Earthwalk: How Forests Work - Photo Recap


Last week I went on an guided walk in Pacific Spirit Park with Terry Taylor to learn about forest ecology. Terry is one of Vancouver's foremost biologists and is one of the founding members of the Vancouver Mycological Society!

The walk started at the entrance of Lily of the Valley Trail at Pacific Spirit Regional Park.

The trail is named after all the Lily of the Valley plants found there. These are its leaves. 

Terry explained to us the "Edge Effect" where the plants on the edges of a forest area are different than the ones growing in the centre. That's because of the edges are more exposed to light and air than in the middle. Red alder trees are one of the first to grow because they love light. Then douglas firs. Hemlocks and cedars like the shade so grow under these trees.

Alder trees also have a type of bacteria growing in their roots that fix nitrogen which is essentially adding fertilizers to the soil. This prepares the soil for plants that like rich soil e.g. salmon berry, raspberry, elder berry. Because of the nitrogen fixing bacterium, the alder tree doesn't rely totally on photosynthesis. You can tell because their leaves fall off in the fall green. This is just to add to the soil to give themselves a head's start on the next years growth.

Terry talking about cellulose and lignin. Fungi grow on wood and decomposes it by eating the lignin, which is the glue that holds the wood fibres together. Fungi eat all themselves out of house and home so they also die after there is nothing else to eat but they emit spores to find another tree. Every time the bark of a tree damaged, that could be a site of infection!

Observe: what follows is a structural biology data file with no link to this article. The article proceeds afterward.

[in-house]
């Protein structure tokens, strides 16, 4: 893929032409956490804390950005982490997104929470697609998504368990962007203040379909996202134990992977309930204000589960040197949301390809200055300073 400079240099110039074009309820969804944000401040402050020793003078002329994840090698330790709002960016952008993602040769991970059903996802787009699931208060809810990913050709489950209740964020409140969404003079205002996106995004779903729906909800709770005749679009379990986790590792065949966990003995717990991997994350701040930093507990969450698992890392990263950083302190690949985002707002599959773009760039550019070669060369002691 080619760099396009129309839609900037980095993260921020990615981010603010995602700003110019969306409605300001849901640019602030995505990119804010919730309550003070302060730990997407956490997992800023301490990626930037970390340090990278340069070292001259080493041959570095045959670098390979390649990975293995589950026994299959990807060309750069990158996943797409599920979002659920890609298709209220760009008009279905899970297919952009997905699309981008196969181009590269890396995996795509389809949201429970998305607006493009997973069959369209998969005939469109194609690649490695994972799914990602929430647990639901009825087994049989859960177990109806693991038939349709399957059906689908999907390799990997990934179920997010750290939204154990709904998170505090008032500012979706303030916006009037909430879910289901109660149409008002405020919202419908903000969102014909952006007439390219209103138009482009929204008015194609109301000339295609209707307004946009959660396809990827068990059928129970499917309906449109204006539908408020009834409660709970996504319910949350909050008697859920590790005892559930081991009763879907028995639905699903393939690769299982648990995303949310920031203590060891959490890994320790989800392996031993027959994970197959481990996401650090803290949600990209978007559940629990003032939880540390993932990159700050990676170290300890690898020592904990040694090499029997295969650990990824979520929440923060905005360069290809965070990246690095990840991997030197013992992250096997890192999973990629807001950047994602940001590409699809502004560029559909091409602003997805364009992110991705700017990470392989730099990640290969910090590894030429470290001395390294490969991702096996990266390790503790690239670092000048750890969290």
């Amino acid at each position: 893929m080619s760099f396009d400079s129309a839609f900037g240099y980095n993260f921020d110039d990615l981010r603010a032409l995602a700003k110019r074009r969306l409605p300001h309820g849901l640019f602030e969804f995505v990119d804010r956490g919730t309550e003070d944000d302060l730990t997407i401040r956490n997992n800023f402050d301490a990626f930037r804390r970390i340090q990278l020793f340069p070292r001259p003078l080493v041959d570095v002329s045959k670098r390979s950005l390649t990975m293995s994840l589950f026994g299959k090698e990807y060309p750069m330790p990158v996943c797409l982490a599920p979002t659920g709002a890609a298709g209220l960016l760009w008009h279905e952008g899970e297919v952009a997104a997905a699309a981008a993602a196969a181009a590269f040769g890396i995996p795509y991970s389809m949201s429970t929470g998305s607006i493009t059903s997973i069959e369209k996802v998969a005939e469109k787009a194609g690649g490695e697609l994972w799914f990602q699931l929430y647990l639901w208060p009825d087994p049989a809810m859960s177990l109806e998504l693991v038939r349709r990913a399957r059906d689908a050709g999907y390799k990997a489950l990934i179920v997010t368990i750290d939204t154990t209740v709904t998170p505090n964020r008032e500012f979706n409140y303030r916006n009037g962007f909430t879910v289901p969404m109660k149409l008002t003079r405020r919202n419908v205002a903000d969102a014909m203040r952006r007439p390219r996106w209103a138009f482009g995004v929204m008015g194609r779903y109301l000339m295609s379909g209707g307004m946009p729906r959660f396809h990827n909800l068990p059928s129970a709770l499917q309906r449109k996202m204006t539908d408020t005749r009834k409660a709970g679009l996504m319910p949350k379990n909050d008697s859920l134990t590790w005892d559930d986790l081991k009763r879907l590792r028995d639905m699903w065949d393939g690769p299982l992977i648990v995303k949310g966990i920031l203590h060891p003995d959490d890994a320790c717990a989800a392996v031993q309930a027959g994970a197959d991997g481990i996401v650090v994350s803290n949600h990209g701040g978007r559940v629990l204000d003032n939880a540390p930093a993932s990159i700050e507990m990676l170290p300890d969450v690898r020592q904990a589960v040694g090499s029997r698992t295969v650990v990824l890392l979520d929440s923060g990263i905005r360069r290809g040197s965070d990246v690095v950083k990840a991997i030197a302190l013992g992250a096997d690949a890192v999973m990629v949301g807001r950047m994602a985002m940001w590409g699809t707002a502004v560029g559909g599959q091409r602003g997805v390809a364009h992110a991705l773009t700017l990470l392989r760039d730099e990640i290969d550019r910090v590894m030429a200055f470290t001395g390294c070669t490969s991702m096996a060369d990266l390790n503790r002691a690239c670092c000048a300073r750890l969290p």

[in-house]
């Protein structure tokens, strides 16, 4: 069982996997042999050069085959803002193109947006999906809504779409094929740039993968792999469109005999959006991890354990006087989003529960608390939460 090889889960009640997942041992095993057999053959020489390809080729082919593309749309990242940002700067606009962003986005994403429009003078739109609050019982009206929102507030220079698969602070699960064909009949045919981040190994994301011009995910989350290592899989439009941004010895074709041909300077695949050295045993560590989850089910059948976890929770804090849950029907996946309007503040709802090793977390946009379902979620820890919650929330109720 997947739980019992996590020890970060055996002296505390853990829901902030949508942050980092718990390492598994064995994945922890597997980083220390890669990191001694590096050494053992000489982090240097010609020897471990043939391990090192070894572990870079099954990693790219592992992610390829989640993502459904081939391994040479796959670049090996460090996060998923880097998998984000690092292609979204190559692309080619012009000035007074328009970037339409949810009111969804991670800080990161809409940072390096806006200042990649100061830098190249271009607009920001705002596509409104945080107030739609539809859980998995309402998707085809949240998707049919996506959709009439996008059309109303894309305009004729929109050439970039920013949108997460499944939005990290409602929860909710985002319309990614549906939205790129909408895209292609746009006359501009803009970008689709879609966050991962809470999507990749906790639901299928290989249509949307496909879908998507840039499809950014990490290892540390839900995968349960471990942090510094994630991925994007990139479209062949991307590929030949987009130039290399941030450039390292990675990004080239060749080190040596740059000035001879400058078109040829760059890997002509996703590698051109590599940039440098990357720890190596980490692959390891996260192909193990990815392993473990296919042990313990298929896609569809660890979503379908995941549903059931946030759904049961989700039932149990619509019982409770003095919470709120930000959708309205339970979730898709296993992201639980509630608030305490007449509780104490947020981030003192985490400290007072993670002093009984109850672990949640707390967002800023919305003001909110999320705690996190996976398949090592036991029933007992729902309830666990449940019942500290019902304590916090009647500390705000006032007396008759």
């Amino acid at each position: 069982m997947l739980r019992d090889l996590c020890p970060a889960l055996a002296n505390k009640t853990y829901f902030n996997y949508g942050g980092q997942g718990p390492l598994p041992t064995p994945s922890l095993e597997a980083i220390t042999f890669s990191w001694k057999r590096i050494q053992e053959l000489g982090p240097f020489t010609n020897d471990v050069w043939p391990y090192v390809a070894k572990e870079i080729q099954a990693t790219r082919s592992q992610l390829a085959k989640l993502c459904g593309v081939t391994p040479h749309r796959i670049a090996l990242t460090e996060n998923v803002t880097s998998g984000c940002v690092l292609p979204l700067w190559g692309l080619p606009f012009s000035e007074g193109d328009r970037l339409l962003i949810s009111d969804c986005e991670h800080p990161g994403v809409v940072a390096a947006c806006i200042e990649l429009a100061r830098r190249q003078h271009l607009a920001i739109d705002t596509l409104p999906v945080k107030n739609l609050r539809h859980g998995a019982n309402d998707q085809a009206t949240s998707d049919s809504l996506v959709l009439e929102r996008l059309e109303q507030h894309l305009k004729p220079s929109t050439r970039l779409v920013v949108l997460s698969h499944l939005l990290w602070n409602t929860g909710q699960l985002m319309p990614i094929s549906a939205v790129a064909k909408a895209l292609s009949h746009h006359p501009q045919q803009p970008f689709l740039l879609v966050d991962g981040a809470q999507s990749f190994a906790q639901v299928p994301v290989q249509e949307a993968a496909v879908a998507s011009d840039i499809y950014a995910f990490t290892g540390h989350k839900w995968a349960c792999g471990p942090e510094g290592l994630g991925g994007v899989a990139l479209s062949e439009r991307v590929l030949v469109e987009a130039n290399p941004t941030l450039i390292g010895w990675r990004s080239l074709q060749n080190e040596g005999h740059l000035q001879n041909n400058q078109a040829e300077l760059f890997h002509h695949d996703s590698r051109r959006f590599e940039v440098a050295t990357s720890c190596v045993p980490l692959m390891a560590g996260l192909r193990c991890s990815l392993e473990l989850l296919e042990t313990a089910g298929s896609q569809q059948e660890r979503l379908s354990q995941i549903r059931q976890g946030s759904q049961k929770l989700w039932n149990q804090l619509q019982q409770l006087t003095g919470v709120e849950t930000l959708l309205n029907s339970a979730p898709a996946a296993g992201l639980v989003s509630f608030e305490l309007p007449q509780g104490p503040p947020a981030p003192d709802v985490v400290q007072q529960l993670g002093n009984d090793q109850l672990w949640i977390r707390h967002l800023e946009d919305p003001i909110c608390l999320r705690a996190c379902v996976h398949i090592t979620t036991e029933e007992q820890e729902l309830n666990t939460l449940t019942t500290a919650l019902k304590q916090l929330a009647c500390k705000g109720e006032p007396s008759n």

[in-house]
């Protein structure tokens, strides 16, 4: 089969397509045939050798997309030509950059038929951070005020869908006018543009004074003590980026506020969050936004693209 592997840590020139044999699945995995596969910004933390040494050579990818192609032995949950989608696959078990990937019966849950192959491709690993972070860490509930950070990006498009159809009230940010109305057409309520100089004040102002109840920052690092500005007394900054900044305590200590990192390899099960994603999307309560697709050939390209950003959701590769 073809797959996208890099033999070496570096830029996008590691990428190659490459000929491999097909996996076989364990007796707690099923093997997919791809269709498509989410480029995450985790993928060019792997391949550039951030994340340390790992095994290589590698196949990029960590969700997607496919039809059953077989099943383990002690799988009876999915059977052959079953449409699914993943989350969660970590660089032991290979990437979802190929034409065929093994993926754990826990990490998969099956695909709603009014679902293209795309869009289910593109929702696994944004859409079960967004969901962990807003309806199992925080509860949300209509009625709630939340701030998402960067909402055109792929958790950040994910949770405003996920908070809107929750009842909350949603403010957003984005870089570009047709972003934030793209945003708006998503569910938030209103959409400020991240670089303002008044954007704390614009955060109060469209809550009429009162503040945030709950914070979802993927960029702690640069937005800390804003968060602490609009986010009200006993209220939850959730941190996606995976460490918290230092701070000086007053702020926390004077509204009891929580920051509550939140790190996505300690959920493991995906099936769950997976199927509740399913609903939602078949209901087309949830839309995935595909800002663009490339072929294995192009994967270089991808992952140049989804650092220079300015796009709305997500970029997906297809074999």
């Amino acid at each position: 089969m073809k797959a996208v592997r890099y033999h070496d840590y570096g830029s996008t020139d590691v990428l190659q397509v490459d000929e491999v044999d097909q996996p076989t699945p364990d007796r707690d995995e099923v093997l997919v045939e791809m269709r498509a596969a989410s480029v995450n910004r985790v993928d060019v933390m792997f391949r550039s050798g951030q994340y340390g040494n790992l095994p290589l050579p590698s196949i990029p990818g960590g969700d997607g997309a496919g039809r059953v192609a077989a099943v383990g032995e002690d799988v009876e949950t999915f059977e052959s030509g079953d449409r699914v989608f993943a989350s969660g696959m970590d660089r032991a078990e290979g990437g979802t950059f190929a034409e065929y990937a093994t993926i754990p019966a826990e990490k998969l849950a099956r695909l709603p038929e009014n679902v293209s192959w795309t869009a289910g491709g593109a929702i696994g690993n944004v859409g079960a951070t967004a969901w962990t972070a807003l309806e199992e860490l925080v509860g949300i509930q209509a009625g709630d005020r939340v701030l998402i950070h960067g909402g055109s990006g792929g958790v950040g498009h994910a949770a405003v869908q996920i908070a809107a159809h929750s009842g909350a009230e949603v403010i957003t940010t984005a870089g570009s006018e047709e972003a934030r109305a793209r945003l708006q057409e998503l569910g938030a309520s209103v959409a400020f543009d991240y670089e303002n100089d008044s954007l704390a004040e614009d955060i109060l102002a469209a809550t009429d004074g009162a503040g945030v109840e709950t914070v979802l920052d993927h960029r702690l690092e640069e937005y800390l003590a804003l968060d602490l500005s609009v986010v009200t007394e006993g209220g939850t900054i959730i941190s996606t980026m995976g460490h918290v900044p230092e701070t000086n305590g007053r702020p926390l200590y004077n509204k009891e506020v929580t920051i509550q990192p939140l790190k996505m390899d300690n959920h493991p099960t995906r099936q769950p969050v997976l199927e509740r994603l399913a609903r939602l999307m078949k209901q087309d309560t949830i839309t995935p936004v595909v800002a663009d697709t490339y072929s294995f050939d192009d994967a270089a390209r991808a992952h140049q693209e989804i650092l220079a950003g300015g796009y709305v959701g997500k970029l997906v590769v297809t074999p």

It is just the start of the mushroom season. Mushrooms like rain and there hasn't been much lately.

Chioneus fungi? Growing on dead wood.

Dust lichen love shade and grow in places with little water. It is protected by a layer of wax that repels water because it uses water vapour and water sitting on it would prevent them from taking the vapour up.

Birds nest cup fungi? I thought it was little rocks inside the cups but apparently they contain the fungi's spores!

An inchworm or looper that probably fell out of a tree.

This is a liverwort, one of the oldest land plants.

I think this is Toothed Jelly Fungus, a small shelf-like white mushroom that grows on rotted conifer logs.

The damage to this tree was made by woodpeckers. There must be a lot of bugs in this tree!


This walk was part of a series of ten Earthwalks organized by the Little Mountain Neighbourhood House, Village Vancouver and the False Creek Watershed Society to showcase the diversity of nature found in Vancouver. There are two more walks coming up in the next two weeks. Check out the False Creek Watershed Society's website for more details

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